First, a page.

• In another embodiment, the noise cancellation server 522 may send the voice signals received from the telephones 516 and 518 to the telephone 514. The telephone 514 may utilize the other signals to generate the inverse signal, filter the voice signal and otherwise process the voice signal received from the user 508 and transmitted to the receiving party. By utilizing the original signals received by each of the telephones 514, 516, and 518 the inverse signal may be more accurately generated and tailored to destructively interfere with the voice signals that propagate within the call center 500. Each of the microphones or headsets of the telephones 514, 516, and 518 may operate as a microphone for receiving the background noises to generate the inverse signal. The phones 514, 516, and 518 and/or the noise cancellation server 522 may apply the noise cancellation feature for all of the phones simultaneously. As a result, to one or more receiving parties communicating with the users 508, 510, and 512, the call center may seem like a quiet office environment rather than the functional call center 500 environment that it is.
  • The signals that are received by one or more of the phones 514, 516, 518 from the other phones in the call center 500 may be received in packets, streams, data or information through a direct connection or through the communications network 520. For example, voice communications that occur through the phones 514 and 516 may be sent to the phone 518 by the noise cancellation server 522 through the communications network 520. In another embodiment, the phones 514, 516, and 518 may utilize a wireless signal, such as WiFi or Bluetooth, to transmit their signals to the other phones to generate the inverse signal. The receipt of the signal directly by the phones 514, 516, and 518 or the network cancellation server 522 may allow the inverse signal to be more accurately generated and the background noises to be more carefully identified and separated from the desired voice communications.
  • The noise cancellation server 522 may adjust the amplitude or configuration of the voice signals sent to each of the phones 514, 516, and 518 based on distance between cubicles 502, 504, and 506 or phones 514, 516, and 518, propagation characteristics of the call center and/or other factors that may influence the generation of one or more inverse signals for destructive interference.
  • FIG. 6 is a flowchart of a process for enhancing communications in accordance with an illustrative embodiment. The processes of FIGS. 6 and 7 may be implemented by a telephone, server, switch, device enabled for noise cancellation or other telephonic device generally referred to as a phone. The process may begin by receiving user input to enable call privacy for a call (step 602). The phone may be set by default to perform noise cancellation or may require a selection or other manual input from the user to activate a noise cancellation feature, mode or program. The call privacy function may be enabled anytime including during a conversation. A network device may receive the user input through a communications network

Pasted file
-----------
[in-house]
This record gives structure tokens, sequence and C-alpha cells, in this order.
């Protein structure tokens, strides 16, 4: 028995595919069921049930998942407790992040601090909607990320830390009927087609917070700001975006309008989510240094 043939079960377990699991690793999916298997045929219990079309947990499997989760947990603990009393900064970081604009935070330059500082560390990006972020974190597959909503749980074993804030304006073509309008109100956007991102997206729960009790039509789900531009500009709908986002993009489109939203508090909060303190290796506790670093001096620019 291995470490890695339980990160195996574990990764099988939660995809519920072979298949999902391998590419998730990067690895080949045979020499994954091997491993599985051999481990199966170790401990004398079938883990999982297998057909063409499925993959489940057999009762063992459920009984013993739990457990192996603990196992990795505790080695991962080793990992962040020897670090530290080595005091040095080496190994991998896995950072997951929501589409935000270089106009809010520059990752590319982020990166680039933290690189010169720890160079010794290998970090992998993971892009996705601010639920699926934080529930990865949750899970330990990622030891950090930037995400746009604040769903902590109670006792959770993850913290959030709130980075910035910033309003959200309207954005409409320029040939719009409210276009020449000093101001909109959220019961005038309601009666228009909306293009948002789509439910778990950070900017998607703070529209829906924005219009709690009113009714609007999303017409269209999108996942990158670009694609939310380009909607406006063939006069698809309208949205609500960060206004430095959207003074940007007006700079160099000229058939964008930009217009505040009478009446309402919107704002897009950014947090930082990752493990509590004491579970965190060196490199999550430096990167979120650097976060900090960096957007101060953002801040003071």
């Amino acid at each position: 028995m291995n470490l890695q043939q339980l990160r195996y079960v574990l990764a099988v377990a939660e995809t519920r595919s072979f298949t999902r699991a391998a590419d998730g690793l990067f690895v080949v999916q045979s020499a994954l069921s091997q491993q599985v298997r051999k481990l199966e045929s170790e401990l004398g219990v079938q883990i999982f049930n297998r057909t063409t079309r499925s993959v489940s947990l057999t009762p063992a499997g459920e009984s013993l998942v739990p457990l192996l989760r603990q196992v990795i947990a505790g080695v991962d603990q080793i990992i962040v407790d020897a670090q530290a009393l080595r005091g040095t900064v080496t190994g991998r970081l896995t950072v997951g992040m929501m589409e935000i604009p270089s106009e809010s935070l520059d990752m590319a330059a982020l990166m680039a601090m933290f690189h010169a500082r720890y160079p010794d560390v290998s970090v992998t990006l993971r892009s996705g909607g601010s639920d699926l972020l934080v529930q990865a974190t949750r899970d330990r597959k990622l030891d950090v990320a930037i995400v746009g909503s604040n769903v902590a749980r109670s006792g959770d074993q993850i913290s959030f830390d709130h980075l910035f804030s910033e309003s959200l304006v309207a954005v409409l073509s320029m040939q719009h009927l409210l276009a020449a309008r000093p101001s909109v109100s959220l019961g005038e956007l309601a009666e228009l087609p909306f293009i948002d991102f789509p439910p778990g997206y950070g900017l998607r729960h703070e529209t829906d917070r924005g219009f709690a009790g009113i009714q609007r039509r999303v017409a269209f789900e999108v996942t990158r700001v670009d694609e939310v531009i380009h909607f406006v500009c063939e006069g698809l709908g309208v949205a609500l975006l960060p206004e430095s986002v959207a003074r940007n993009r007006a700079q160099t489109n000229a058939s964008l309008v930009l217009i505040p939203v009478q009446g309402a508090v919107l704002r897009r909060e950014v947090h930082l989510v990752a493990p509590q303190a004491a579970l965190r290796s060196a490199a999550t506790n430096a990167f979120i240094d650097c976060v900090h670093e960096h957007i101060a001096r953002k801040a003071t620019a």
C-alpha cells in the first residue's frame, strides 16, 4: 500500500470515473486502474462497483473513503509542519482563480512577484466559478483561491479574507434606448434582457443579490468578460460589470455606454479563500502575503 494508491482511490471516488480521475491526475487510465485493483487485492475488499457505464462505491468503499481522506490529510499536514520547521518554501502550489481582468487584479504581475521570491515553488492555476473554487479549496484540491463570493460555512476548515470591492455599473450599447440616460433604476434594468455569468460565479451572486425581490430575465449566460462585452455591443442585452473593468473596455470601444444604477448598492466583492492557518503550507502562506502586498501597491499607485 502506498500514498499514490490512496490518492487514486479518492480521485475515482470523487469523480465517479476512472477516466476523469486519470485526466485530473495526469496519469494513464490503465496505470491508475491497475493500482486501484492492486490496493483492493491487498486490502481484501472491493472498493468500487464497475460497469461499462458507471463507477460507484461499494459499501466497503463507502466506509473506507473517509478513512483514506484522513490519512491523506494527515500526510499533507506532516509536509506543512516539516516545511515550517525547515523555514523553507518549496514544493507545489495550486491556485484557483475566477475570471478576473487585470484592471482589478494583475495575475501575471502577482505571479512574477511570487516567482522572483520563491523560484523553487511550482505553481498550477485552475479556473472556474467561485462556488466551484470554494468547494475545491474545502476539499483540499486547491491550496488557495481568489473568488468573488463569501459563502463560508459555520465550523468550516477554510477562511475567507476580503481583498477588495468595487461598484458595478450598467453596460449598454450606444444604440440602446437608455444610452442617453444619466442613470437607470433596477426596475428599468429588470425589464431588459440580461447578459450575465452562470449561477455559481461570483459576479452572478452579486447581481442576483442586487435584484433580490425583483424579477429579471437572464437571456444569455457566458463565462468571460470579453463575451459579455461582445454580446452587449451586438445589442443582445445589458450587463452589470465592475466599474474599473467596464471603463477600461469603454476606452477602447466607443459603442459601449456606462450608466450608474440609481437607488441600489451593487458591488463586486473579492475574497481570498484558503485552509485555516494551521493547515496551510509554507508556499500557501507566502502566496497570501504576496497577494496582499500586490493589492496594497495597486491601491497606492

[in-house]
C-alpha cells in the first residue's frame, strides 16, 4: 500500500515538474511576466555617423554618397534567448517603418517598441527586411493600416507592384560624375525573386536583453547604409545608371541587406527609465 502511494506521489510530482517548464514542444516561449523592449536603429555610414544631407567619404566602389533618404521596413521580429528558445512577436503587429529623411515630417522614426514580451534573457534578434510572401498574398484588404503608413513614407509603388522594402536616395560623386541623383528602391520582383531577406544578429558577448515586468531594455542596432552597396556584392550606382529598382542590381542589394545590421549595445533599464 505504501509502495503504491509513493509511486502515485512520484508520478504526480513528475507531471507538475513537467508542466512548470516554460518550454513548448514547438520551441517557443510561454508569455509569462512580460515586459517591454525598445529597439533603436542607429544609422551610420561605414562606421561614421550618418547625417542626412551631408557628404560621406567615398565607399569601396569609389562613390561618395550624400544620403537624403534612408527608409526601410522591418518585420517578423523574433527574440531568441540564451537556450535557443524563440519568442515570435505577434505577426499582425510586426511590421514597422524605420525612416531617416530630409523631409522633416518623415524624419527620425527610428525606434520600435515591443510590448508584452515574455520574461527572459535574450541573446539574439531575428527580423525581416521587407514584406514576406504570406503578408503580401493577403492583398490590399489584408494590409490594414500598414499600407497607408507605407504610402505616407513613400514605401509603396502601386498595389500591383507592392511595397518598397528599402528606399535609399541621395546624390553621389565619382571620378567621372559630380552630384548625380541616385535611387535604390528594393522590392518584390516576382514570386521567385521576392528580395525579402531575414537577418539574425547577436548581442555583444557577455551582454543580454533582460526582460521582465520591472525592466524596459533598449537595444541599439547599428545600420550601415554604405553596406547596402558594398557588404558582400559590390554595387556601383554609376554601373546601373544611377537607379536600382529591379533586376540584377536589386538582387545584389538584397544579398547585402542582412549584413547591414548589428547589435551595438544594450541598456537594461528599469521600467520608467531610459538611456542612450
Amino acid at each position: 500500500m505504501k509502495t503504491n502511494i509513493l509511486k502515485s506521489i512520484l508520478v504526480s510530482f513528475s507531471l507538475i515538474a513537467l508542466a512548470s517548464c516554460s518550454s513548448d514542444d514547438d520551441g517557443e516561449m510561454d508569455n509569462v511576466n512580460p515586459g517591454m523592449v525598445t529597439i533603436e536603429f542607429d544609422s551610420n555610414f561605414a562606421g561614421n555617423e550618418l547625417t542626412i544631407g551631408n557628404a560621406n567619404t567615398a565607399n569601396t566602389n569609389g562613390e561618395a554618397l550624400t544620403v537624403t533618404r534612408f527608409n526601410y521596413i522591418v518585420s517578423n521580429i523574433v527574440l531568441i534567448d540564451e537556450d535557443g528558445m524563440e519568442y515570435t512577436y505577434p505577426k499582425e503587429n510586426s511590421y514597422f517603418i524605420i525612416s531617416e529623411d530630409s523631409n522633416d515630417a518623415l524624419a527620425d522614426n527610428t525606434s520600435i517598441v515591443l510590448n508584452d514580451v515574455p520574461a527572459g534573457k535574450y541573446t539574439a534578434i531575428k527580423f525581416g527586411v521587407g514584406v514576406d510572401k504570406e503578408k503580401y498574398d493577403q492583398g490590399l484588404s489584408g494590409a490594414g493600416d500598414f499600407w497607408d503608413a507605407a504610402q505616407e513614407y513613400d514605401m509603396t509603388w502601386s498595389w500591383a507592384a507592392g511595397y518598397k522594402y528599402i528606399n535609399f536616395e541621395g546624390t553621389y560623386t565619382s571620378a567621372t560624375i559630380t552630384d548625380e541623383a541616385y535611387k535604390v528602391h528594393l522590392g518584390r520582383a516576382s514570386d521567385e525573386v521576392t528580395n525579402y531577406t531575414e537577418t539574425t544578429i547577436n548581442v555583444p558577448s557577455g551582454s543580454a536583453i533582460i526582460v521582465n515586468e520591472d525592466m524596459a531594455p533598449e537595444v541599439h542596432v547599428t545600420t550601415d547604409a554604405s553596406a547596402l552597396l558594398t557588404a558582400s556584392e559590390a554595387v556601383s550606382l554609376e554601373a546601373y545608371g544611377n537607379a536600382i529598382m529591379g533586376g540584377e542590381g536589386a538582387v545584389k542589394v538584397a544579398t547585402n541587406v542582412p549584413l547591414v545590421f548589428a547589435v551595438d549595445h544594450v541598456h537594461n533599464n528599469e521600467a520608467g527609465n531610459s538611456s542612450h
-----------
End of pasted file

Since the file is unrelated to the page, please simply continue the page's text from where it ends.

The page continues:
• Next, the phone receives voice communications from the user (step 604). During step 604, the user may speak to and carry on a verbal conversation with a receiving party or otherwise convey audible signals. The phone also receives a secondary signal (step 606). The secondary signals may be the noises or voice input that make up background noises within the primary signal referred to as the voice communications. The voice communications of step 604 and secondary signal of step 606 may be received separately or together. For example, one or more microphones that are part of the phone may receive all of the relevant audio signals. In another embodiment, the secondary signal may be received directly through other phones, a microphone network or a network device.
  • Next, the phone processes the voice communications and the secondary signal to generate an inverse signal (step 608). The inverse signal may be calculated or determined by a digital signal processor, noise cancellation logic or other processing element. The background noises have distinct characteristics including frequencies and amplitudes. In one embodiment, the inverse signal is an signal that mimics the background noises including the changing frequencies and amplitudes except that the inverse signal is 180 degrees out of phase with the signals/waves associated with the background noises.